The Big East isn't dead and it doesn't have to die.
It just has to remake itself.
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And it should get started yesterday, because if there's one thing we've learned over the past 48 hours besides that Floyd Mayweather can knock a man out if he lands two punches while the man isn't looking, it's that sitting idle equates to a self-inflicted gunshot wound in the world of conference realignment. Only the SEC and Big Ten were ever in any real position to just chill on the strength of their brands. Every other league had to decide to play offense or defense, and the ones that didn't choose offense -- Big 12, Big East -- are suddenly scrambling to survive.
Now only one of them will survive.
That seems clear.
If Big East commissioner John Marinatto wants it to be his league, here's what he should do: Assume Rutgers and Connecticut are following Pittsburgh and Syracuse out the door, which would leave the Big East with five FBS football members (Cincinnati, Louisville, TCU, South Florida, West Virginia) and 13 basketball members (Cincinnati, Louisville, TCU, USF, West Virginia, DePaul, Georgetown, Notre Dame, Marquette, Providence, St. John's, Seton Hall, Villanova). He should assume Oklahoma, Oklahoma State, Texas, Texas Tech and Missouri are all leaving the Big 12 for greener grass somewhere and offer invitations to the Big 12 leftovers (Kansas, Kansas State, Baylor and Iowa State) to get to nine football members and 17 basketball members. He should then offer invitations to Houston, Memphis and UCF to get to 12 football members and 20 basketball members.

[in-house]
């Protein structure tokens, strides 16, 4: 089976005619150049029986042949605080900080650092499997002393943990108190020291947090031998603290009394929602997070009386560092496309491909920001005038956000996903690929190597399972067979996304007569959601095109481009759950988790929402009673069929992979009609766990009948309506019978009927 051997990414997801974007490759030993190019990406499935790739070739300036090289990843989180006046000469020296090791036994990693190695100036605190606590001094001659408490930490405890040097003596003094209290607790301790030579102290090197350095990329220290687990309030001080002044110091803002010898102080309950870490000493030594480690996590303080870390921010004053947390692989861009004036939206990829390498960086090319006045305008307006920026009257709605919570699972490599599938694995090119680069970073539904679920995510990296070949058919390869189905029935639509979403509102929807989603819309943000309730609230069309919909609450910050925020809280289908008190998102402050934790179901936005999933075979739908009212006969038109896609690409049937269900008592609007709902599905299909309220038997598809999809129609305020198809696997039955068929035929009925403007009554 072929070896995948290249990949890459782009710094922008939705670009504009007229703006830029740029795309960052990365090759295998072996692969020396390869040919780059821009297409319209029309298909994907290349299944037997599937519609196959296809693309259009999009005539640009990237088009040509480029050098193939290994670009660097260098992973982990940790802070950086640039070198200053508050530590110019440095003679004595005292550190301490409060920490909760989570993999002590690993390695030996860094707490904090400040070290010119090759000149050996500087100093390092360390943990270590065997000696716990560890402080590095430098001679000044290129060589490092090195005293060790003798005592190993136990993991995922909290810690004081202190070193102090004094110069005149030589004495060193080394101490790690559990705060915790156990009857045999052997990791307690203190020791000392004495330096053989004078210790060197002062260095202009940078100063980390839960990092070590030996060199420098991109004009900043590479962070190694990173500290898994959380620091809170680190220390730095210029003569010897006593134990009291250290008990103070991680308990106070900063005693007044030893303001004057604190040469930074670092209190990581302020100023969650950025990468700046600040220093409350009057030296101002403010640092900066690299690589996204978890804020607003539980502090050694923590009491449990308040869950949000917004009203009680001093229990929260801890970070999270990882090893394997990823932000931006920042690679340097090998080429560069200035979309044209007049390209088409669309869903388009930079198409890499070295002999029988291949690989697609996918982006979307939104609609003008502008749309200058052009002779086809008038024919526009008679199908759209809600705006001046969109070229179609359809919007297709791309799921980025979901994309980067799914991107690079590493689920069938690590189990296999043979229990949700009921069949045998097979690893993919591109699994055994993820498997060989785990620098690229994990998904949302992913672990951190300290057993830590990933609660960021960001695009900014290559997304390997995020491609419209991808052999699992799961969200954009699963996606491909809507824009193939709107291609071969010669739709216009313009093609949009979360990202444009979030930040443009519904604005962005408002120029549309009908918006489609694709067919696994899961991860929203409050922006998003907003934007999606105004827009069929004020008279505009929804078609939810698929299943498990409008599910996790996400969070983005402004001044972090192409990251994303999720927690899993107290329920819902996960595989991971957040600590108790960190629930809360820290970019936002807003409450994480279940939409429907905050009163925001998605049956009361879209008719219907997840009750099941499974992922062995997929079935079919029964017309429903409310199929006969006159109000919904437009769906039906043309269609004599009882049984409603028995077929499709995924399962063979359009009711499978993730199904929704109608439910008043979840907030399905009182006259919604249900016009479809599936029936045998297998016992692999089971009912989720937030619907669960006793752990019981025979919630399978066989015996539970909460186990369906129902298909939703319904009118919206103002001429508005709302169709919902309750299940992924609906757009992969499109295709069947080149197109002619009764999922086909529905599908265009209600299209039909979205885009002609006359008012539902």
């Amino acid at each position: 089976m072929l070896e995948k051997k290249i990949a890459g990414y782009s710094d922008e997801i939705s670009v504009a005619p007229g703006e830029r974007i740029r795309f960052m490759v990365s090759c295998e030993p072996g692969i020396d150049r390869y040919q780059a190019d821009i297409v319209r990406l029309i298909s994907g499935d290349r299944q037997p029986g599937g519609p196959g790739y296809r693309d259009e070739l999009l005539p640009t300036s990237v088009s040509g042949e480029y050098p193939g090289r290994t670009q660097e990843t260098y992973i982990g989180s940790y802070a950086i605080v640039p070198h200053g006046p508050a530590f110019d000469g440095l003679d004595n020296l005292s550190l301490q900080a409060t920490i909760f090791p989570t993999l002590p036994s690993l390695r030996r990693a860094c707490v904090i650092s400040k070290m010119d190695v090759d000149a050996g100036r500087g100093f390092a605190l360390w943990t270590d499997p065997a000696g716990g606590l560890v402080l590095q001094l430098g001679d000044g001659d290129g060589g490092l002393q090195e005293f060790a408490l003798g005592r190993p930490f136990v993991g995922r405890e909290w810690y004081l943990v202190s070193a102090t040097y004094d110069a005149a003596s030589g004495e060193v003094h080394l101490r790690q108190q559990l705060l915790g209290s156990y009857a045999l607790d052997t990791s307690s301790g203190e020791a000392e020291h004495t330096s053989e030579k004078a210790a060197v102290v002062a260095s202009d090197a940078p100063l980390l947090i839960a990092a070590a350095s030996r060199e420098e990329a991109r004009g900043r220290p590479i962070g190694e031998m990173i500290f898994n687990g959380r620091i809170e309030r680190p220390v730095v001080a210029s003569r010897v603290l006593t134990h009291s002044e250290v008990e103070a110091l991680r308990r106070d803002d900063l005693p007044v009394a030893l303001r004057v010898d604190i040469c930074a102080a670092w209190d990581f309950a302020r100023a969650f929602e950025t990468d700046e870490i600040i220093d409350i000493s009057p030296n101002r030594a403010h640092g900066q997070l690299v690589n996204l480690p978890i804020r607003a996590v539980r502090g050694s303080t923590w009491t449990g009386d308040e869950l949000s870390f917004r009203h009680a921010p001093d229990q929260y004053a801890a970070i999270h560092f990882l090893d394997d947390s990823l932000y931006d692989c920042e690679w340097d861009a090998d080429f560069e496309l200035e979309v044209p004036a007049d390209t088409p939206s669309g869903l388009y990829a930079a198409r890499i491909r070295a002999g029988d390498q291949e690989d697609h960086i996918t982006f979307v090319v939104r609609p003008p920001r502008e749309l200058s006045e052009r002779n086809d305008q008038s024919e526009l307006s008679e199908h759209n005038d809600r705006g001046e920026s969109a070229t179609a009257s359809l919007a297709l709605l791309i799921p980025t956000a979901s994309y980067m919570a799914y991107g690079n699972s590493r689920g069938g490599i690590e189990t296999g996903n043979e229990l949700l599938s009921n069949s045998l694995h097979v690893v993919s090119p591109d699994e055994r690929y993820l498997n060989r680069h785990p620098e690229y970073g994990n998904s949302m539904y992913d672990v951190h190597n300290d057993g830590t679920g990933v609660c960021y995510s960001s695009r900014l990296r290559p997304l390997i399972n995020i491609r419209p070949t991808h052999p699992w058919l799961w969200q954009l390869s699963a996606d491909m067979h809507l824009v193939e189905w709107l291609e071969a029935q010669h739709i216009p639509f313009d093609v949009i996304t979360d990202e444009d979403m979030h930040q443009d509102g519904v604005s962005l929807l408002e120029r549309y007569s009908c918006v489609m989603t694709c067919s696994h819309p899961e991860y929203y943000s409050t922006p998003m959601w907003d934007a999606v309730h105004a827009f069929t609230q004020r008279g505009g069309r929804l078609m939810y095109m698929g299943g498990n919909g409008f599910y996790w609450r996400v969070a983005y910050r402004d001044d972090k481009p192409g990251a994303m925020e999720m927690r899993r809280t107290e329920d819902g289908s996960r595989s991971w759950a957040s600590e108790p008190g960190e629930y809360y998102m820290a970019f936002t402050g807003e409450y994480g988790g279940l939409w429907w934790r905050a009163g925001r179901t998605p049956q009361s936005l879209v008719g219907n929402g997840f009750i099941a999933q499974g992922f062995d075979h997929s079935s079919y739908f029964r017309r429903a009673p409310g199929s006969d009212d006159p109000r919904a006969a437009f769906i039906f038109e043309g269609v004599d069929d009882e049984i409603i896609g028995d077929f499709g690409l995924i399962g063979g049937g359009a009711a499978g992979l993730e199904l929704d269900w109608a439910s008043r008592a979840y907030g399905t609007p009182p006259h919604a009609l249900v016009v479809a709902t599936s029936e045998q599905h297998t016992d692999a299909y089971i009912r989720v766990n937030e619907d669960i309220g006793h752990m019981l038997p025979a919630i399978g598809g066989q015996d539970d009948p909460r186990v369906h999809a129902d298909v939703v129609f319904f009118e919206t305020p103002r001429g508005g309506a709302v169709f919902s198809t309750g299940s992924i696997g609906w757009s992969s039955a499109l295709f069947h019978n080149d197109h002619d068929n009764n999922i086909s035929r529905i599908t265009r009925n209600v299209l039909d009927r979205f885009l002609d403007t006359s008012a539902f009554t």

|Kansas and Kansas State could help the Big East offset its basketball defections. (Getty Images)|
Because going to 12 and 20 adds two top-20 television markets (No. 10 Houston and No. 19 Orlando) and a basketball school with, as Louisville coach Rick Pitino noted in his blog over the weekend, great tradition. Plus, a conference championship game could be held for the 12 football members, and, most important, going to 12 and 20 creates a buffer that would help the league endure if, say, Louisville and/or West Virginia decided to leave someday.
This version of the Big East would almost certainly keep its BCS bid in football.
And in basketball it might just be better.
The additions of Kansas and Memphis would help ease the losses of Syracuse and Connecticut, and Kansas State and Baylor as a tandem are probably better than Pittsburgh and Rutgers. Houston has tradition. So does Iowa State. UCF, some think, could turn into a relevant program in time. So while the names on the uniforms would surely change, a reasonable human could argue that the Big East would, under this scenario, actually be a better basketball league than it is today, and, no, 20 basketball members isn't too many. I mean, who cares? The Big East was already set to go to 17 basketball members this season. What's the real difference between 17 and 20? For all I care, Marinatto could opt to really strengthen his basketball brand and also offer invitations to Xavier and Butler to get to 12 football members and 22 basketball members because, at some point, the size of the basketball league is mostly insignificant. Once you exceed 10, you're not having a true round-robin schedule anyway.
Is this a perfect plan?
Of course not.
It's a geographical mess.
But it would ensure that the Big East survives and, right now, that should be the primary objective.